In a culture that doesn't give kids a rest from being seduced and stimulated by advertising and other marketing strategies, it's important for children to possess super-savvy media skills, so that they can think critically and deeply about the messages and products being foisted on them at every turn, and can learn to make joyful, mindful, positive choices that affirm the lack of connection between happiness and stuff.
During last night's Raising a Humane Child Twitter Party, one parent mentioned that she and her kids play a game. When they watch commercials, they ask themselves questions about what the ad is trying to sell them. My husband and I (when we had a TV) used to play a similar game, only it was with the news - which stories are "news" and which ones are actually corporate video (or print) news releases?
If you want to help children protect and empower themselves from marketing and advertising, here are a few useful resources. You can use humane education activities like these:
Recommended for grades 5 and up.
Time: 45-60 minutes
Recommended for grades 6 and up.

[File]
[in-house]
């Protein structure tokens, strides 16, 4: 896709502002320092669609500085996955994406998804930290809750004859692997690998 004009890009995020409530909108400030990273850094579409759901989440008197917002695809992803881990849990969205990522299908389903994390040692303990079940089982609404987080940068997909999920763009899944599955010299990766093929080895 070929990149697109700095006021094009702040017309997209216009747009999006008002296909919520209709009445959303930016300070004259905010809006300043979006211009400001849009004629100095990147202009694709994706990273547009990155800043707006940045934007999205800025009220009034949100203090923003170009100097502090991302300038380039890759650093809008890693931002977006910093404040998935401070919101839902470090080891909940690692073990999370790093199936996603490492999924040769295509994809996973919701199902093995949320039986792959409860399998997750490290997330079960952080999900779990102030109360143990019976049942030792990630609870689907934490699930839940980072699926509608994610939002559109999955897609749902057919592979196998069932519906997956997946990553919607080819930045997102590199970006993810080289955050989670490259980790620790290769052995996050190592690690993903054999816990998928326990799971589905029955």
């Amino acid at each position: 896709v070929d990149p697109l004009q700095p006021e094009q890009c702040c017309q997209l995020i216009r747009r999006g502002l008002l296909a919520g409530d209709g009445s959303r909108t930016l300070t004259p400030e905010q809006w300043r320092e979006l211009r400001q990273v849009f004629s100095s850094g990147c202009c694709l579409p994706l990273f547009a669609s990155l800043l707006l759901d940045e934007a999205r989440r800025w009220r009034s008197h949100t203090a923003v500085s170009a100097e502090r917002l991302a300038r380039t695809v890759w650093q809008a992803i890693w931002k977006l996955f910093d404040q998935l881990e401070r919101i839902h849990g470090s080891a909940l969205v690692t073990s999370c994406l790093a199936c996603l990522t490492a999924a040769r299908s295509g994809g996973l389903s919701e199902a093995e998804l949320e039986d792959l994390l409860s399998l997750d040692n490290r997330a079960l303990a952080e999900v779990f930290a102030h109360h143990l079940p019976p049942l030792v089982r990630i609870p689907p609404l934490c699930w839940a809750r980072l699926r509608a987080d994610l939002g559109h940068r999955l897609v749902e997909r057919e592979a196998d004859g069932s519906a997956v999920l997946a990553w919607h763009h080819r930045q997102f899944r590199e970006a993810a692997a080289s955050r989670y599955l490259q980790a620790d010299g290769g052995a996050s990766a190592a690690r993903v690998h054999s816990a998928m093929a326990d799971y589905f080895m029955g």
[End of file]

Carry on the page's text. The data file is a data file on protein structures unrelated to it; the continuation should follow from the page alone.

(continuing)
Time: 30-45 minutes
Recommended for grades 8 and up
Time: 30-45 minutes
Time: One week of 45 minute class periods
Recommended for grades 8 and up.
Time: Two class periods, one week apart
(Check out our other culture and change humane ed activities.)
and consult books like these:
by Michael Jacobson and Laurie Ann Mazur
Westview Press, 1995.
Photos, examples, stories – a fantastic introduction to the effects of marketing on citizens.
Consuming Kids: The Hostile Takeover of Childhood
by Susan Linn
The New Press, 2004.
A very important book on the effect of consumerism on children. (Check out a few teaching ideas for use with the book.)
Born to Buy: The Commercialized Child & the New Consumer Culture
by Juliet B. Schor
An eye-opening account of commercializing childhood & what concerned citizens can do.
If we teach children critical thinking and media literacy skills, then they will learn to reflect carefully and ask questions, rather than just blindly accepting what they hear and see.
Image courtesy of Pesky Library via Creative Commons.
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